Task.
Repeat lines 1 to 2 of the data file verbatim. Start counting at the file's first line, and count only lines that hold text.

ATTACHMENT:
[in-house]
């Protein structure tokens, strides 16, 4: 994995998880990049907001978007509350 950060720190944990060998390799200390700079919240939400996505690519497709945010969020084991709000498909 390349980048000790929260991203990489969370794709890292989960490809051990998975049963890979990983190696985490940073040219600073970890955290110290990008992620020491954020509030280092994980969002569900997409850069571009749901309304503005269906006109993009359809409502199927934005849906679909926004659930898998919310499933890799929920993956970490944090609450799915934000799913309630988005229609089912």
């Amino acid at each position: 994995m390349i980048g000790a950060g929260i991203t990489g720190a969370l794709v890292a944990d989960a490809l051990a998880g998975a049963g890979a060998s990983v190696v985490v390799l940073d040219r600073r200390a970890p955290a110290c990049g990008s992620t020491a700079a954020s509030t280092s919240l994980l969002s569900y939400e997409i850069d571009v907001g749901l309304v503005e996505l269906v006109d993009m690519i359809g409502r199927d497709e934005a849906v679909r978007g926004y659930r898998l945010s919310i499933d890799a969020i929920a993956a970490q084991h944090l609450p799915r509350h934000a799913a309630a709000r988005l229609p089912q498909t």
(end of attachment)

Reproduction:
[in-house]
């Protein structure tokens, strides 16, 4: 994995998880990049907001978007509350 950060720190944990060998390799200390700079919240939400996505690519497709945010969020084991709000498909 390349980048000790929260991203990489969370794709890292989960490809051990998975049963890979990983190696985490940073040219600073970890955290110290990008992620020491954020509030280092994980969002569900997409850069571009749901309304503005269906006109993009359809409502199927934005849906679909926004659930898998919310499933890799929920993956970490944090609450799915934000799913309630988005229609089912």